Alternative alloys were considered. The leading proposal at the time was aluminum and the Mint jumped in by making 1,579,324 aluminum 1974 cents before there was any congressional approval of a composition change. As it worked out, that approval would never come, but in the process of showing the new aluminum cents to Congress, a few got out and that put the legal status of those few 1974 aluminum cents in question.

To date one has been graded and the debate is going on as to whether the 1974 aluminum cents, while technically patterns and not cents as they were never approved, are legal to own or not. Images of seizures abound, but so far other than requests there has been no official action but that could change at any time.

Falling copper prices after a peak, relieved the pressure to change the cent’s alloy, but this turned out to simply be a stay of execution for the copper alloy.

In 1982 the strong copper market forced a change. Congress approved a composition of zinc coated with copper. The percentages work out as 97.5 percent zinc and 2.5 percent copper. This made the coin look virtually identical to the 95 percent copper alloy. Both compositions were produced in 1982.

Small and large dates came with the composition change, making the cents of 1982 virtually a mini-collection by themselves. In all there are seven possibilities as well as a 1982-S proof-only from San Francisco.

More doubled dies arrived in 1972 which as IN GOD WE TRUST and the date showed somewhat less doubling than occurred on the 1955. It was a sensation and had an interesting hoard that Q. David Bowers describes in his book, American Coin Treasures and Hoards. Georgia coin dealer John Hamrick, who was driving around with some $50 bags of 1972 Lincoln cents in the trunk of his car, proved lucky. Those bags contained thousands of the 1972 doubled die. With an estimated total of perhaps 20,000 pieces minted, it was a substantial hoard and at $775 today in MS-65 a valuable one especially when the bags had been purchased at regular 1972 prices.

Other doubled dies have included a 1983 which had a reverse doubling of "UNITED STATES OF AMERICA" and which is currently $400 in MS-65 while a 1984 with doubling of Lincoln’s ear is at $275. The one that has lagged behind is the 1995, which saw substantial numbers coming from a couple dealerships. It is $50 in MS-65, but the price reflects the fact that the doubling on the obverse date and “Liberty” is difficult to make out with the naked eye.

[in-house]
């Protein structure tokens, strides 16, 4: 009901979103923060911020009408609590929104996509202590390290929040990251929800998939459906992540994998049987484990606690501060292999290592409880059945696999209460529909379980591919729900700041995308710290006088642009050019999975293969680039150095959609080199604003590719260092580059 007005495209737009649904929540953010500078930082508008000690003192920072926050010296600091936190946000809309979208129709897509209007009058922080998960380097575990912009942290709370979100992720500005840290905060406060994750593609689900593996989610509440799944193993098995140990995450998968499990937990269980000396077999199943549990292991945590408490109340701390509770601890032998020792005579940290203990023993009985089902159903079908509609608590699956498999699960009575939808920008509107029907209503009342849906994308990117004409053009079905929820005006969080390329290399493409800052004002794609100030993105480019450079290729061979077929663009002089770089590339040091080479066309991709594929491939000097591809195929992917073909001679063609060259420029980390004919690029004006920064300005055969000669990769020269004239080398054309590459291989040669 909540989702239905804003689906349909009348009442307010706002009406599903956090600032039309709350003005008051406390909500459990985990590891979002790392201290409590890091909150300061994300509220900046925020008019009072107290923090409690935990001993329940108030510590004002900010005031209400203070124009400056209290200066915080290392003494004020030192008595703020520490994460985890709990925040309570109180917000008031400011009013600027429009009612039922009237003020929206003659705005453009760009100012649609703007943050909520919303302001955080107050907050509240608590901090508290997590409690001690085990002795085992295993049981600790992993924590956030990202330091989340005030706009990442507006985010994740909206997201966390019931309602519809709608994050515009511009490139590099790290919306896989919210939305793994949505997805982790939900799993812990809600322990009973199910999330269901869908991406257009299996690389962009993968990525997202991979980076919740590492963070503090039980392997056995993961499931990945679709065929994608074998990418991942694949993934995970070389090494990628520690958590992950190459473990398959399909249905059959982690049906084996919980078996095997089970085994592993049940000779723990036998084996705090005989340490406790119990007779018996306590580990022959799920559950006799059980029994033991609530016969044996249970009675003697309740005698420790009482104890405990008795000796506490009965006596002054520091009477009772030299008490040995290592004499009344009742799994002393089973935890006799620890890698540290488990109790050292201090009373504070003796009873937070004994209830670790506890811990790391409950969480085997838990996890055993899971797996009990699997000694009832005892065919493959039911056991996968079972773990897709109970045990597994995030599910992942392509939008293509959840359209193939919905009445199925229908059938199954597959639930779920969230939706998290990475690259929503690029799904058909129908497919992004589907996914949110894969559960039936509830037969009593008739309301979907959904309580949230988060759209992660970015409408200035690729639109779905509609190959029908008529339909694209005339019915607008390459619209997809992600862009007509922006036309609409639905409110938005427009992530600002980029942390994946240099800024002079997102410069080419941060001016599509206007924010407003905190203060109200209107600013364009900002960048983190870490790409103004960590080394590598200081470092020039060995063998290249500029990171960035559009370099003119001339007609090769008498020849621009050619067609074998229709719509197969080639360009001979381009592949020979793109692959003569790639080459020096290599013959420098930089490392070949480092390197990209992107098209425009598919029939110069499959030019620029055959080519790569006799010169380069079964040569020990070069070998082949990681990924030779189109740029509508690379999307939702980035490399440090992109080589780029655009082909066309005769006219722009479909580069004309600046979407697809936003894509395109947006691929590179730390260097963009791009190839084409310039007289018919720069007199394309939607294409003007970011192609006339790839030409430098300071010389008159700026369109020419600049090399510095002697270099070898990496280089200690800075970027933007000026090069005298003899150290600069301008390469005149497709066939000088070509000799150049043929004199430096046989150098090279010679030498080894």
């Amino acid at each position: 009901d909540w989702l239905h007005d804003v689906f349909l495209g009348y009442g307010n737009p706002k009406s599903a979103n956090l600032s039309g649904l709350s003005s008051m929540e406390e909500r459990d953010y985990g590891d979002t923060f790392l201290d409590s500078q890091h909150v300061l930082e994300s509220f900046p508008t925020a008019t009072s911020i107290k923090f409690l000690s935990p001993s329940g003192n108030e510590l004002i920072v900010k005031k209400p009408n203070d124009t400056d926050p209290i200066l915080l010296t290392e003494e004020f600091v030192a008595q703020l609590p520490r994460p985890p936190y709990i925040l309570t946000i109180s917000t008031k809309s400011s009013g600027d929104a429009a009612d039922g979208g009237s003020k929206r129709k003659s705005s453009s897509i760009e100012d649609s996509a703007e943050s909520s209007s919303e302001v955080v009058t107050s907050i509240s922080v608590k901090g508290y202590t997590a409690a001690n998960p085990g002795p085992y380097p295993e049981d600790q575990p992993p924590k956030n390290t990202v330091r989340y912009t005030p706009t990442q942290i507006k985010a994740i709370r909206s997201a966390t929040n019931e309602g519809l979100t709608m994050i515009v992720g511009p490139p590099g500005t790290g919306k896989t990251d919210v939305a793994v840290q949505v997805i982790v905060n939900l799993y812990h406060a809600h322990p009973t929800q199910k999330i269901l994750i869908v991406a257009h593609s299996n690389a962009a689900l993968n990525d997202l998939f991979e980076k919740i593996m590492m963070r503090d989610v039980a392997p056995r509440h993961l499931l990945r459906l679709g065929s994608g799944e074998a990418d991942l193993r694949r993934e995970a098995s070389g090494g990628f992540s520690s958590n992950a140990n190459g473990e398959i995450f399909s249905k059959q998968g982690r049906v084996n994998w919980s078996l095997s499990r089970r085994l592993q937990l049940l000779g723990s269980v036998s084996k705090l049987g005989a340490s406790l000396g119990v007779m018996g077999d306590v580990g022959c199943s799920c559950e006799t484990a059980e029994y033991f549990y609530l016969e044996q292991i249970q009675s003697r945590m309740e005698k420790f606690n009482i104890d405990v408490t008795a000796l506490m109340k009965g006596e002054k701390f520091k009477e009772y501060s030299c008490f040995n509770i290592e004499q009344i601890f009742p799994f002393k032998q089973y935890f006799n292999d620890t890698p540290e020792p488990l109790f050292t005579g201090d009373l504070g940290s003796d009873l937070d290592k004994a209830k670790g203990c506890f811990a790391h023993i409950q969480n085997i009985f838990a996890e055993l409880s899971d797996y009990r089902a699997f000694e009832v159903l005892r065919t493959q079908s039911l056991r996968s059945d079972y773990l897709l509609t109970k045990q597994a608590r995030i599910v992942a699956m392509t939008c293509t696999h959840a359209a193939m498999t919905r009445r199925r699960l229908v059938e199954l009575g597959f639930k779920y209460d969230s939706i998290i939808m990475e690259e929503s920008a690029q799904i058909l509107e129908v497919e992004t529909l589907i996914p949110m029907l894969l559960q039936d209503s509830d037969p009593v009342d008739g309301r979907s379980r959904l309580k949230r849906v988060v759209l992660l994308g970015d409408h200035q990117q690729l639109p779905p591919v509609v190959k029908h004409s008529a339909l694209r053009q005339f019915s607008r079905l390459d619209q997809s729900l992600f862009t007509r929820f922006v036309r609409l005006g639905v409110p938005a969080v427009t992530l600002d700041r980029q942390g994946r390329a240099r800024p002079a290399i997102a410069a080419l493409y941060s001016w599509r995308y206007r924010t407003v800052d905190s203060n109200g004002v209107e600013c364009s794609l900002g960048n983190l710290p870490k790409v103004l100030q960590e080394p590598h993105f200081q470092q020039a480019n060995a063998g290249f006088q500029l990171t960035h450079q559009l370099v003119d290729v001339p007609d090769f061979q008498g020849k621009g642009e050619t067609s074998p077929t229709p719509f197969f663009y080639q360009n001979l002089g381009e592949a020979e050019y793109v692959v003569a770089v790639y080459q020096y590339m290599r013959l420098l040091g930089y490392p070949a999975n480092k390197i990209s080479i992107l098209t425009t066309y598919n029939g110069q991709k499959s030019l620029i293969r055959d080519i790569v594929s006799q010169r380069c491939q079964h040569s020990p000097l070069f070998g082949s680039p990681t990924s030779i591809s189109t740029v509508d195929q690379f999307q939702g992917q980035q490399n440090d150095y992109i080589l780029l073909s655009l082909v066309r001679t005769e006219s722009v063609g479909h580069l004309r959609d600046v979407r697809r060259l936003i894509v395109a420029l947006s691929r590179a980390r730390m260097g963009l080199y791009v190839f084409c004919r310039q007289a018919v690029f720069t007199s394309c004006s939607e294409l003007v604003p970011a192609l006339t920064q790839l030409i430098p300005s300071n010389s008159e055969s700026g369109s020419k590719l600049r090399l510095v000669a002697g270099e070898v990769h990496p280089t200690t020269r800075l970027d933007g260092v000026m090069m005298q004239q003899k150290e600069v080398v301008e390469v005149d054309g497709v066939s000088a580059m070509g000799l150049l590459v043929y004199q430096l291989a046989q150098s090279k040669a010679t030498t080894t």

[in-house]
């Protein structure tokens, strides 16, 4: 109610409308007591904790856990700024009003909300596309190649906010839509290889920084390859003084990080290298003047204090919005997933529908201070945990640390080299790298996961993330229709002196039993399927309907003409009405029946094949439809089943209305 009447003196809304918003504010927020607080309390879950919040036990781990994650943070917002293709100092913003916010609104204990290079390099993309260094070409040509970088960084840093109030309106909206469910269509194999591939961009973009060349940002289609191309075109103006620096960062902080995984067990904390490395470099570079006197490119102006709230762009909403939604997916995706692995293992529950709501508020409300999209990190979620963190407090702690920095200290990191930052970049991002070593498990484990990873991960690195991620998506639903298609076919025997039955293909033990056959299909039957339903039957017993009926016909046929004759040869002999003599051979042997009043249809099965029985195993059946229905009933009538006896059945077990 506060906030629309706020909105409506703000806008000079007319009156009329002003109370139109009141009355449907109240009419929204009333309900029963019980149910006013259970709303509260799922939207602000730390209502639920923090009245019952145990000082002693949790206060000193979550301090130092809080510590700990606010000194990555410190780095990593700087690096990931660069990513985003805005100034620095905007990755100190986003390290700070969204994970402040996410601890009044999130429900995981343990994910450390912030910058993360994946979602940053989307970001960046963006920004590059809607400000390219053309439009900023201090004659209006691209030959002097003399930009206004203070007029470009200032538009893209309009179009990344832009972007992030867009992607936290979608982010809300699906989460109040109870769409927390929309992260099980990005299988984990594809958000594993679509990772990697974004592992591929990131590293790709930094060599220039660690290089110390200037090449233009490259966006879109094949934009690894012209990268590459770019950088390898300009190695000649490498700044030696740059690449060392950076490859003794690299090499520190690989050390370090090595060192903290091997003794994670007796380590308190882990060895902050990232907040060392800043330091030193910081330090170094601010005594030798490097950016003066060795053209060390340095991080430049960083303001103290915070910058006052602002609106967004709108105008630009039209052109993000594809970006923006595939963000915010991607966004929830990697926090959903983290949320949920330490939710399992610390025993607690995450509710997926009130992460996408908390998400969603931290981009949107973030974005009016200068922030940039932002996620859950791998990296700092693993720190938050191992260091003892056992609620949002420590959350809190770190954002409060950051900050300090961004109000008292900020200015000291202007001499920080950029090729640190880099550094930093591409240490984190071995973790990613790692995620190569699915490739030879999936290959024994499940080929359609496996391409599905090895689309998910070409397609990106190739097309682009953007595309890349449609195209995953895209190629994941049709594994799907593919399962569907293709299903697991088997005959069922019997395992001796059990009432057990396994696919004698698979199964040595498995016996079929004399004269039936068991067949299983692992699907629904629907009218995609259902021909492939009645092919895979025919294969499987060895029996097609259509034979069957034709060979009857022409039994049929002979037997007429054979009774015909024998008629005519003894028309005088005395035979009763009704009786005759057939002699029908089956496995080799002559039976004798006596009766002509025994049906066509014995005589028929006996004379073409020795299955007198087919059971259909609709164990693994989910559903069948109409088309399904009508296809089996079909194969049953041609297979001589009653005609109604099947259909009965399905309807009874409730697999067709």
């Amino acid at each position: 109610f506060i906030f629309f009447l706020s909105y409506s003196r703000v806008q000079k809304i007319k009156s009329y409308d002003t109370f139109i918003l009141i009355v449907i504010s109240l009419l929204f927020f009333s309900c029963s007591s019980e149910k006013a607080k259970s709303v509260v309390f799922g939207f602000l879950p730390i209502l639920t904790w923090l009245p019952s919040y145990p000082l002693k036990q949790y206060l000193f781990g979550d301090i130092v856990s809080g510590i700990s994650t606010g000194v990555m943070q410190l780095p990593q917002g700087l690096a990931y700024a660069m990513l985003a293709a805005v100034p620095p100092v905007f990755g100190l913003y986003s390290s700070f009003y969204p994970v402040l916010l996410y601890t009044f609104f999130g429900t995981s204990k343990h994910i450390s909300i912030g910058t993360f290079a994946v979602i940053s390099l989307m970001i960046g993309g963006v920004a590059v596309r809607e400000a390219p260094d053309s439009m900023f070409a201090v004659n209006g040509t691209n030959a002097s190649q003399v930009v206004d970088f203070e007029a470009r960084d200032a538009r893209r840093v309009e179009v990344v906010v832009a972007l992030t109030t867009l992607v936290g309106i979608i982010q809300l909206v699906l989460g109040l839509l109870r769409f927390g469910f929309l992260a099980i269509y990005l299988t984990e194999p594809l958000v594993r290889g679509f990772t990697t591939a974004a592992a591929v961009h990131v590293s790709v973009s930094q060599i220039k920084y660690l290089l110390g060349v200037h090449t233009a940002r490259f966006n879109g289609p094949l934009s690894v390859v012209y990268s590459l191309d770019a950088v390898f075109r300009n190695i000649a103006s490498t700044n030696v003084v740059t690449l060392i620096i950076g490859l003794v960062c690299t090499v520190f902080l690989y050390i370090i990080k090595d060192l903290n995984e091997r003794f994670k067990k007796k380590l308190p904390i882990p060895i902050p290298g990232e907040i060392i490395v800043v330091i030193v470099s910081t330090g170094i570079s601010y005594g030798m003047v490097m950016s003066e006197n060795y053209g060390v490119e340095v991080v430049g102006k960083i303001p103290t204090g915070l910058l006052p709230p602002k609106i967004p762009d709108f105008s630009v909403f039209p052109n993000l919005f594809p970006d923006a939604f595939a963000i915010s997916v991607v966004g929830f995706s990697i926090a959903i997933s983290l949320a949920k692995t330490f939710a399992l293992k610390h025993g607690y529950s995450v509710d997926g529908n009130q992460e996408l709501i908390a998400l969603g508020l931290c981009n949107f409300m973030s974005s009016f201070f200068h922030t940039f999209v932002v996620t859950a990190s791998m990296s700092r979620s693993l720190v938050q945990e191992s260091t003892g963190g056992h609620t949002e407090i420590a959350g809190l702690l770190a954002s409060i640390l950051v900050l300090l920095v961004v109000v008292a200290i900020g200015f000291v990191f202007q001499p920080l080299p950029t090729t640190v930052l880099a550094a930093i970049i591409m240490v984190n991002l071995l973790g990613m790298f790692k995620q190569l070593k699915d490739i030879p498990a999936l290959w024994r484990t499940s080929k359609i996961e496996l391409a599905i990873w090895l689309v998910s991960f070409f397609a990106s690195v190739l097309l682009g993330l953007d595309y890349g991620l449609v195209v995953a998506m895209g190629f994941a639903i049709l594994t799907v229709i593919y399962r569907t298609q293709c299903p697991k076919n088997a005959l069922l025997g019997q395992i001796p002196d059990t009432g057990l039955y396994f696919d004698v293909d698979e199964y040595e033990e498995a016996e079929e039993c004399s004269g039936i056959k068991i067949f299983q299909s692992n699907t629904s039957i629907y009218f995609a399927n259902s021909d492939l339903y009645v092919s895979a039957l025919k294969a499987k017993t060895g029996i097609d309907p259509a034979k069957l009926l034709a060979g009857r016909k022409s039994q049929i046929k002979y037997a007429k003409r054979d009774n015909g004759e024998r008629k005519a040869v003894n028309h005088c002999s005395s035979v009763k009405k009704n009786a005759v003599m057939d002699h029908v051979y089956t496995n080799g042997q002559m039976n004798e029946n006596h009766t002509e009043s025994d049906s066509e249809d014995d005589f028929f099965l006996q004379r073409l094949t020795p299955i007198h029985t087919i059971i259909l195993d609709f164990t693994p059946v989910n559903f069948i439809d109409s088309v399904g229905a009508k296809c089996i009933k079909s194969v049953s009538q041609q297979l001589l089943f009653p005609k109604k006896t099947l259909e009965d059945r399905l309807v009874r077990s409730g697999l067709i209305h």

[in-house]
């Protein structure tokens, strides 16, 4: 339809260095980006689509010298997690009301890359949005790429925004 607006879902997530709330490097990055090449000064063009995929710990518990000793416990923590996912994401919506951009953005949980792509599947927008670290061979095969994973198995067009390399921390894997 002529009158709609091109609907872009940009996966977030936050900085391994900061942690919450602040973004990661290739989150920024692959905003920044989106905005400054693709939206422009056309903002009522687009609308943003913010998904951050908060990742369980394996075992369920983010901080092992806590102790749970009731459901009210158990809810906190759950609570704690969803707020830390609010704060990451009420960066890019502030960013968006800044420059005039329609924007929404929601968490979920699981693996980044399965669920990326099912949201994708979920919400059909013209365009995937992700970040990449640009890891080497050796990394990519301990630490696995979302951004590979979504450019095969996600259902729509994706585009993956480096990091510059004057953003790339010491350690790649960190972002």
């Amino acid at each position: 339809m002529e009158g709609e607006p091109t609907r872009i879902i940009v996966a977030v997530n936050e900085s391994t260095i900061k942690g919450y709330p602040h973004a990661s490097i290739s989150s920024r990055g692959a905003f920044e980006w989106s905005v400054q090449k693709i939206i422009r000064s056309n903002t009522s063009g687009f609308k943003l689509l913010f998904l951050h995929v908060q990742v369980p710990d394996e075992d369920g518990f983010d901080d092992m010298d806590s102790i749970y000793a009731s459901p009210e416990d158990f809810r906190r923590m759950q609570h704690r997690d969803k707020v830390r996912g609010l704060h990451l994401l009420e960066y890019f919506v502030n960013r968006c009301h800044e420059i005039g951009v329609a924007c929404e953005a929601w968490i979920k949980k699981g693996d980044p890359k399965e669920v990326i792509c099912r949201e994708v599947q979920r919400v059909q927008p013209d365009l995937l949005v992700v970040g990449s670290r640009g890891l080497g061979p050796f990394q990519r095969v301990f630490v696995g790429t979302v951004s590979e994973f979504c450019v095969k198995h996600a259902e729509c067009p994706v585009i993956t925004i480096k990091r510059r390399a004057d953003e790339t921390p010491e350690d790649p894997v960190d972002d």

There was also a noteworthy proof error in the form of a “no S” 1990 in a few sets and that coin is $2,750 today.

San Francisco Lincoln Memorial reverse cents are an interesting group. Most are proof-only coins, but the 1968-S to 1974-S issues were also struck for circulation. These business strikes all have lower mintages, not enough lower to make them likely to command high premiums.

The proof-only San Francisco dates since 1975 are a different matter. They are a collection of themselves. They are also considered by many collectors to be part of the regular Lincoln set. Future demand from those collectors might prove to be far more than the likely supply of broken up proof sets can handle.

The situation is complicated by the fact that the cent is usually a small part of the proof set price, so the decision to break up a set usually being based on the prices of the dollars, half dollar or quarter. The cent at that point is of little concern and could be sold for low prices or perhaps even thrown into promotions by dealers. It makes for a number of possibilities that could make some dates better or not as good as mintages suggest.

In the case of business strikes, the future might hold some potential surprises. Prices will ultimate be decided by how many of the coins were save by collectors in the uncirculated grades at the time of issue.

After 1964, there was really very little saving of the Lincoln Memorial reverse cent unless something happened in the year of issue to call attention to the denomination.

There was saving in 1982 because of the composition change and the small and large dates, but in most years there was simply no special reason to save a few rolls of cents.

There were no mint sets in 1982 and 1983 and that might reduce the supply of uncirculated cents. Certainly the price of uncirculated rolls already reflect this. The 1982 is $12 for a BU roll and the 1983-D is $11.

There have also been signs of life from other dates. The 1967 for example has gone from $1.25 for an uncirculated roll in 1998 to $12.50 today (according to a John Wells ad in Numismatic News). The 1969 has also posted a gain moving to $10 per roll while the 1986 has been very interesting, having had a premium price almost from the time it was released, it has now moved to $36 to match the 1986-D.

At $23.95 per roll, the 1984-D also has a large premium and with time and additional demand there could easily be others.

The future of Memorial cents lies not in the hands of the baby boomers who remember when they were first issued, but in the hands of their children and grandchildren and whether the cent as a denomination will be as worthy of respect in future years as it was during those happy days of the Eisenhower Administration.